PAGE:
Alzheimer’s disease affects more than 5 million people in the U.S. alone, and may soon become the world’s greatest epidemic. It’s not surprising that many have been touched by it in one way or another. Either a loved one has been diagnosed with the disease, or we know someone who is struggling with it. And with more than seventy-six million boomers, a whole generation is worried that today’s memory lapses will become tomorrow’s Alzheimer’s and all that the diagnosis entails.
Barbara’s dad has Alzheimer’s. It’s been a long journey fraught with heartache. Those who have only known Mike since his diagnosis can’t imagine how he used to be — whip smart, kind, generous, and best advice giver ever — not the shadow of the man he has become. Alzheimer’s is a disease that knows no boundaries and doesn’t discriminate. It impacts all races, religions, genders, socio-economic groups, and with the rise of early onset Alzheimer’s, age.
While much has been documented regarding the impact of Alzheimer’s, we believe there are other important and overlooked perspectives that can provide a more realistic and complete picture. Our vignettes focus on the person afflicted — who they were before they became ill — and the toll this disease has taken on the person left to pick up the pieces and forge ahead. They too are “Beyond the Face of Alzheimer’s.”
While the series highlights the difficulties of dealing with a loved one afflicted with the disease, the story is not complete without exploring the “nuggets of goodness” — the unexpected that happens while navigating this painful road. This eight-part series is an intimate portrait of Alzheimer’s and related dementias. Dr. Jason Karlawish, a professor of Medicine, Medical Ethics, and Health Policy at the University of Pennsylvania, and producer of Making Sense of Alzheimer’s, served as medical a consultant and a contributor to the series. His commentary can be heard in the introduction and conclusion of the series.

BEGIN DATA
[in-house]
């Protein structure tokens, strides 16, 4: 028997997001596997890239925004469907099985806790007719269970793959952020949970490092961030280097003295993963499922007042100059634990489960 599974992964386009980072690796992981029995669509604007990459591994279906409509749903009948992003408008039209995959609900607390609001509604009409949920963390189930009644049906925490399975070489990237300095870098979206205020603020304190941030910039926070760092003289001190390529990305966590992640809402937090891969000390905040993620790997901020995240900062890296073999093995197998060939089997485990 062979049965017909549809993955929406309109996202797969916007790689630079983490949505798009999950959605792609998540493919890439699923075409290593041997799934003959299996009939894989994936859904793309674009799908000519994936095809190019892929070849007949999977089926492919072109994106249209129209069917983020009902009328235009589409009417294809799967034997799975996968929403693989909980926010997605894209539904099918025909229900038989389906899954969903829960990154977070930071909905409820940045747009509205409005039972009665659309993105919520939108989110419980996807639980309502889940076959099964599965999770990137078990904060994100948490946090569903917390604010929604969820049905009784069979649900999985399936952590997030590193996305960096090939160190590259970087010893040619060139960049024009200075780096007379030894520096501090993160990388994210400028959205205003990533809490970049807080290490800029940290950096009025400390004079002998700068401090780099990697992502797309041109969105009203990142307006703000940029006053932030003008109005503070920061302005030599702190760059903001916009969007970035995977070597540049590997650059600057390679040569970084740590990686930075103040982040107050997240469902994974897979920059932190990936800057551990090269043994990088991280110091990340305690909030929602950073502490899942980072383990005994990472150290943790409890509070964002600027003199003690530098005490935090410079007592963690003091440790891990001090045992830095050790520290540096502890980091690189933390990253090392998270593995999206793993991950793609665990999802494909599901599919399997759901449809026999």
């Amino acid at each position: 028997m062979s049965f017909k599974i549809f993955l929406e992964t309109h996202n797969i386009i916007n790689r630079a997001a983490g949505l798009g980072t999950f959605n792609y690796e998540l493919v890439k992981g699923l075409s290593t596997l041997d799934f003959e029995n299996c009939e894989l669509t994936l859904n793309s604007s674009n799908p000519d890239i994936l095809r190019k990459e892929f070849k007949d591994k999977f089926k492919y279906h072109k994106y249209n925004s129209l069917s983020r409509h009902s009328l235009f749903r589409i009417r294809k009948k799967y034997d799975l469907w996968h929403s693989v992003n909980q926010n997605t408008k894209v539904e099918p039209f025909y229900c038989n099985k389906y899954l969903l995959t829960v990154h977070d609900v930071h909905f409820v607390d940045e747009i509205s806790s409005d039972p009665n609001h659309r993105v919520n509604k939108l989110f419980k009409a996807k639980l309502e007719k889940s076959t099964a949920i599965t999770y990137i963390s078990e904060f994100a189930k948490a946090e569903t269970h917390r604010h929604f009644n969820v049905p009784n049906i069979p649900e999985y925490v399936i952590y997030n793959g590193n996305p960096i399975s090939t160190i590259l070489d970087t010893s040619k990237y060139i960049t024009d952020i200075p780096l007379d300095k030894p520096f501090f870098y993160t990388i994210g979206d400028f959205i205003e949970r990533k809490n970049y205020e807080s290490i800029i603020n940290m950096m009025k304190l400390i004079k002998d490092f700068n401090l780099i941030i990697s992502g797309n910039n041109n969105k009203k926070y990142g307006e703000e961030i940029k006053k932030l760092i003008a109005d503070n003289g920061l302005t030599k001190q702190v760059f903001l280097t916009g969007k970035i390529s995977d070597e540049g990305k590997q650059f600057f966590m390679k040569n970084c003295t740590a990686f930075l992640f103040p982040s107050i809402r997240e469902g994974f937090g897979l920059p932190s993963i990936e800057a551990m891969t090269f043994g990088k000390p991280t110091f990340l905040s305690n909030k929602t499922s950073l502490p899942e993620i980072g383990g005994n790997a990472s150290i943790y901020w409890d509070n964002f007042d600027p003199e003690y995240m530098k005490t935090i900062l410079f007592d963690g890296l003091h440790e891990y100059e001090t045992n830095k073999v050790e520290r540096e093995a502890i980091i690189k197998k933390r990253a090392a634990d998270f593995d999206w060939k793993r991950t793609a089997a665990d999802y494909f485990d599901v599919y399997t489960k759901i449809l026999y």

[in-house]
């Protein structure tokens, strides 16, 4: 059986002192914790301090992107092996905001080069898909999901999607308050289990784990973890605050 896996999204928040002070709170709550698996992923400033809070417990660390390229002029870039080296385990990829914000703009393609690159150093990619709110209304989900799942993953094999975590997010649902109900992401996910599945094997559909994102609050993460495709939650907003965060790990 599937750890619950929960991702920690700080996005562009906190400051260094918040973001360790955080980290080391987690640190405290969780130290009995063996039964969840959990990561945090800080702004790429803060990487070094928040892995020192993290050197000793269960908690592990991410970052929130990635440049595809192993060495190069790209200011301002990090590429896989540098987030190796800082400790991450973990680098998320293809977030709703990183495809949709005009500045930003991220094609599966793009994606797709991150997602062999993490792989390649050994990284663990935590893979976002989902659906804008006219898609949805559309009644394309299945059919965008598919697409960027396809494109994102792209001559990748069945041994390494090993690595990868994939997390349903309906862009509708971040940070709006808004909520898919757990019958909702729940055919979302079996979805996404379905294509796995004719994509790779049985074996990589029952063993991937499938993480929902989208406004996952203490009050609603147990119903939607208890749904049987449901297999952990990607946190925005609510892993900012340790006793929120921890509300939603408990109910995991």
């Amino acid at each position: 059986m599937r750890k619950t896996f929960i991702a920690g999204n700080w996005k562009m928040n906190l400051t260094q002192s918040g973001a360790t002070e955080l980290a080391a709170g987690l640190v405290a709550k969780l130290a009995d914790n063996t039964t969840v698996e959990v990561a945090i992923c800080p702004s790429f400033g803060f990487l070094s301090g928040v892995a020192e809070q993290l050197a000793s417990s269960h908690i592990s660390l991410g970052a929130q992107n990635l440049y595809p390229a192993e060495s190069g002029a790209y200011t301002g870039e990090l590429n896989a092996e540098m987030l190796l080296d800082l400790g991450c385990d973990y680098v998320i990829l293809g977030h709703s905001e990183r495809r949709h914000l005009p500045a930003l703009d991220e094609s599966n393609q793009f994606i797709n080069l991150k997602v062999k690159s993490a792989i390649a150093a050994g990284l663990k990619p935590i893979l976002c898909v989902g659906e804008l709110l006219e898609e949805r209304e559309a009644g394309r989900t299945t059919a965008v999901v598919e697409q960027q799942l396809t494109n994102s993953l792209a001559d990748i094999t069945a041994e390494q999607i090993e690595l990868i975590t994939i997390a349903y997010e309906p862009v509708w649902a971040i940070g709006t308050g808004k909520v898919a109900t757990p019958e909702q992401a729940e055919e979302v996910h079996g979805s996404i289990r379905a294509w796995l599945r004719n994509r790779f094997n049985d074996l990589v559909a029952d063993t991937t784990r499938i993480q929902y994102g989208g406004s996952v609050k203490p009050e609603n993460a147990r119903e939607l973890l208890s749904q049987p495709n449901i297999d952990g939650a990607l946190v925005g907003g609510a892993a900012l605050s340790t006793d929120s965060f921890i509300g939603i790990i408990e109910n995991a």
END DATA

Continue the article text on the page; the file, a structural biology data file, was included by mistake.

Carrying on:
We begin on the third floor of an Alzheimer’s facility in the Washington DC area. This is the home of Barb’s dad, Mike, who has inspired us in so many ways to share this important story.
Faye Hall’s mother left notes for the trespassers stealing her food and moving her possessions, forgetting that these were her own actions. The artist used the notes as inspiration and as a medium in a portrait of her mother.
Greg Dunn spent years studying the human brain, only to spend countless additional hours trying to depict it in his art. Yet the neuroscientist-turned-artist says he is humbled by how much more complex the brain is than he could ever hope to show.